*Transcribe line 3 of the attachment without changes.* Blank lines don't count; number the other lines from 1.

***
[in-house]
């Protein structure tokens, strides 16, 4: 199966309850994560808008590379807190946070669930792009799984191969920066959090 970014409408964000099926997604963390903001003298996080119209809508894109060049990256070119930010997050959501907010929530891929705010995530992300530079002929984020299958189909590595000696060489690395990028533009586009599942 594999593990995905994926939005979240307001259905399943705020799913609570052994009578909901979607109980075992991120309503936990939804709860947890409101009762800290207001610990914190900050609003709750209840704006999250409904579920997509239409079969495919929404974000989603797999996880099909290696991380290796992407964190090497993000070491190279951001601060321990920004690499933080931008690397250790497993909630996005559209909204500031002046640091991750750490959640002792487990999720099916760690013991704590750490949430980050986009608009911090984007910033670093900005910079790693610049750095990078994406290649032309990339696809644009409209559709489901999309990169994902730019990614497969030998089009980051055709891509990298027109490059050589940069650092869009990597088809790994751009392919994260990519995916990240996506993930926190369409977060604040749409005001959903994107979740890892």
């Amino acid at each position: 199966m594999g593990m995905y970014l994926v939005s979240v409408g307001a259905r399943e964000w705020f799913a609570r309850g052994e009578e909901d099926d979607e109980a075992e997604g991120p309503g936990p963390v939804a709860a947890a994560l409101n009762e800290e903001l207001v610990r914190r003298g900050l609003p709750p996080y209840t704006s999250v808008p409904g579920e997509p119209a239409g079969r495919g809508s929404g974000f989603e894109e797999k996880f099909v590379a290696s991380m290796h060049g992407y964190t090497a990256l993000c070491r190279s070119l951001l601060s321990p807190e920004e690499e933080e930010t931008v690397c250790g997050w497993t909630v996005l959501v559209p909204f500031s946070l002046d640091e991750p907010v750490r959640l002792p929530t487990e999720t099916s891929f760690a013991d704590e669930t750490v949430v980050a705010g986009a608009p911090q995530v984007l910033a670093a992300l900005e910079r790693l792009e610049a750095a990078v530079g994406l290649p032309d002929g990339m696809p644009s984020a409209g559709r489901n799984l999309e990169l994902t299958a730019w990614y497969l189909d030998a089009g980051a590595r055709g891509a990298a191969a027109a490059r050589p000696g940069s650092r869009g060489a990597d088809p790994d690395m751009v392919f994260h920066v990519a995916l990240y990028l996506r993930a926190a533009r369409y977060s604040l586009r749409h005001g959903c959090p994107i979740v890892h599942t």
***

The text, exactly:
């Amino acid at each position: 199966m594999g593990m995905y970014l994926v939005s979240v409408g307001a259905r399943e964000w705020f799913a609570r309850g052994e009578e909901d099926d979607e109980a075992e997604g991120p309503g936990p963390v939804a709860a947890a994560l409101n009762e800290e903001l207001v610990r914190r003298g900050l609003p709750p996080y209840t704006s999250v808008p409904g579920e997509p119209a239409g079969r495919g809508s929404g974000f989603e894109e797999k996880f099909v590379a290696s991380m290796h060049g992407y964190t090497a990256l993000c070491r190279s070119l951001l601060s321990p807190e920004e690499e933080e930010t931008v690397c250790g997050w497993t909630v996005l959501v559209p909204f500031s946070l002046d640091e991750p907010v750490r959640l002792p929530t487990e999720t099916s891929f760690a013991d704590e669930t750490v949430v980050a705010g986009a608009p911090q995530v984007l910033a670093a992300l900005e910079r790693l792009e610049a750095a990078v530079g994406l290649p032309d002929g990339m696809p644009s984020a409209g559709r489901n799984l999309e990169l994902t299958a730019w990614y497969l189909d030998a089009g980051a590595r055709g891509a990298a191969a027109a490059r050589p000696g940069s650092r869009g060489a990597d088809p790994d690395m751009v392919f994260h920066v990519a995916l990240y990028l996506r993930a926190a533009r369409y977060s604040l586009r749409h005001g959903c959090p994107i979740v890892h599942t």